Page:Freud - The history of the psychoanalytic movement.djvu/37

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understood, perhaps I have been considered as good-natured or so intimidated that it was supposed no further consideration need be shown me.

This is a mistake. I can revile and rave as well as any other, but I am not able to render into literary form the expressions of the underlying affects and therefore I prefer to abstain entirely.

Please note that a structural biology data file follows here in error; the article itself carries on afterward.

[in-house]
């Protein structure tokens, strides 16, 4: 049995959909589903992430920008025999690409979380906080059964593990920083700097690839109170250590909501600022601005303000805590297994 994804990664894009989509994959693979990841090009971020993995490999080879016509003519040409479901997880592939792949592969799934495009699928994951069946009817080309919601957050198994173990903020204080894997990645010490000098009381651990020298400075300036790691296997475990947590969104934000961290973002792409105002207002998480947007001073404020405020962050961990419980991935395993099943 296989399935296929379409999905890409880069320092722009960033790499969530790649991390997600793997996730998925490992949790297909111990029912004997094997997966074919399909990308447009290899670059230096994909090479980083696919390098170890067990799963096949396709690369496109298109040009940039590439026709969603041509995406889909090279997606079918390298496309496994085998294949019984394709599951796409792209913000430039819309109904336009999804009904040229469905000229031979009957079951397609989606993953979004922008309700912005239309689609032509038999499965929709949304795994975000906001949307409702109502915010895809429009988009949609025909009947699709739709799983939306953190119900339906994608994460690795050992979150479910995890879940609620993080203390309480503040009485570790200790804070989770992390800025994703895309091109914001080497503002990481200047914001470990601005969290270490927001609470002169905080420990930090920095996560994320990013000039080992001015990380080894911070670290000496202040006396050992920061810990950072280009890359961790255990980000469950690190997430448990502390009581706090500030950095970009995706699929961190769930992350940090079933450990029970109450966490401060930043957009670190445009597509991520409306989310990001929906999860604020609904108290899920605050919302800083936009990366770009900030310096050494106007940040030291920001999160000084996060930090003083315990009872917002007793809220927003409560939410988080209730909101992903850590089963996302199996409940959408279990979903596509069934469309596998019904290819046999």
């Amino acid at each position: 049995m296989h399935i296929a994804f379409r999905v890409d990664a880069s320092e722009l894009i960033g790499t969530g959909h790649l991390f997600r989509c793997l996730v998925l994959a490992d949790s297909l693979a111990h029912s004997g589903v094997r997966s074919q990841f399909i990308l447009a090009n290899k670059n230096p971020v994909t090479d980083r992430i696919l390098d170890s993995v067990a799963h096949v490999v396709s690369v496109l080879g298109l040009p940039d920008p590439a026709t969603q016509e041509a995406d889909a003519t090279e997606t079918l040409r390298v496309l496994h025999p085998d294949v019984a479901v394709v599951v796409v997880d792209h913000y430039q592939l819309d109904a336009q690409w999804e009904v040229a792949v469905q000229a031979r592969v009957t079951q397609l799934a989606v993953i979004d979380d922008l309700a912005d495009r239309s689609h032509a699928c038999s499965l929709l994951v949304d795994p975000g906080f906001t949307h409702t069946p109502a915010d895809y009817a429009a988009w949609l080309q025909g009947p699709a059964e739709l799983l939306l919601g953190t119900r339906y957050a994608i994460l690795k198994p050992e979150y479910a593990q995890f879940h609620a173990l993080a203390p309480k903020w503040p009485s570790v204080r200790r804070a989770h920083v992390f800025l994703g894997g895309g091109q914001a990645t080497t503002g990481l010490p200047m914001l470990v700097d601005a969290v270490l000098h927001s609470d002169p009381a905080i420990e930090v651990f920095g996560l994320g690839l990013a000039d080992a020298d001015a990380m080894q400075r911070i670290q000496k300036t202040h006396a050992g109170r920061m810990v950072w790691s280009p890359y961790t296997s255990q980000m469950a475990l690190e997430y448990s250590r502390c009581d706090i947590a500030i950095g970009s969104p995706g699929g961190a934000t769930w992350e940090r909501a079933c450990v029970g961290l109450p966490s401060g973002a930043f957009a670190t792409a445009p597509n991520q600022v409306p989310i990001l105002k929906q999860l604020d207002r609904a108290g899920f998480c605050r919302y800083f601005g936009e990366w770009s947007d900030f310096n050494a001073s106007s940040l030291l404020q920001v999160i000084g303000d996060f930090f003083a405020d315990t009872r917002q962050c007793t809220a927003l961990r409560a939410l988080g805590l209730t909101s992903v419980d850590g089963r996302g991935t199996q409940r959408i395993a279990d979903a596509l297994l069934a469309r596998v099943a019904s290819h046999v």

Perhaps in many respects it might have been better had I permitted free vent to my own passions and to those about me. We have all heard the interesting attempt at an explanation of the origin of psychoanalysis from its Viennese milieu. Janet did not scorn to make use of it as late as 1913, although, no doubt, he is proud of being a Parisian. This aperçu says that psychoanalysis, especially the assertion that the neuroses can be traced back to disturbances in the sexual life, could only have originated in a city like Vienna, in an atmosphere of sensuality and immorality not to be found in other cities, and that it thus represents only a reflection, the theoretical projection as it were, of these particular Viennese conditions. Well, I certainly am no local patriot, but this theory has always seemed to be especially nonsensical, so nonsensical that sometimes I was inclined to assume that the reproaching of the Vienna spirit was only a euphemistic substitution for another one which one did not care to bring up publicly. If the assumptions had been of the opposite kind, we might be inclined to listen. But even if we assume that there might be a city whose inhabitants have imposed upon themselves special sexual restrictions and at the same time show a peculiar tendency to severe neurotic maladies, then such a town might well furnish the soil on which some observer might get the idea of connecting these two facts and of deducting the one from the other. But neither assumption fits Vienna. The Viennese are neither more abstemious nor yet more nervous than dwellers in any other metropolis. Sex matters are a little freer, prudishness is less than in the cities of western and northern Europe that are so proud of their chastity. Our supposed observer would, more likely, be led astray by the particular conditions prevailing in Vienna than be enlightened as to the cause of the neuroses.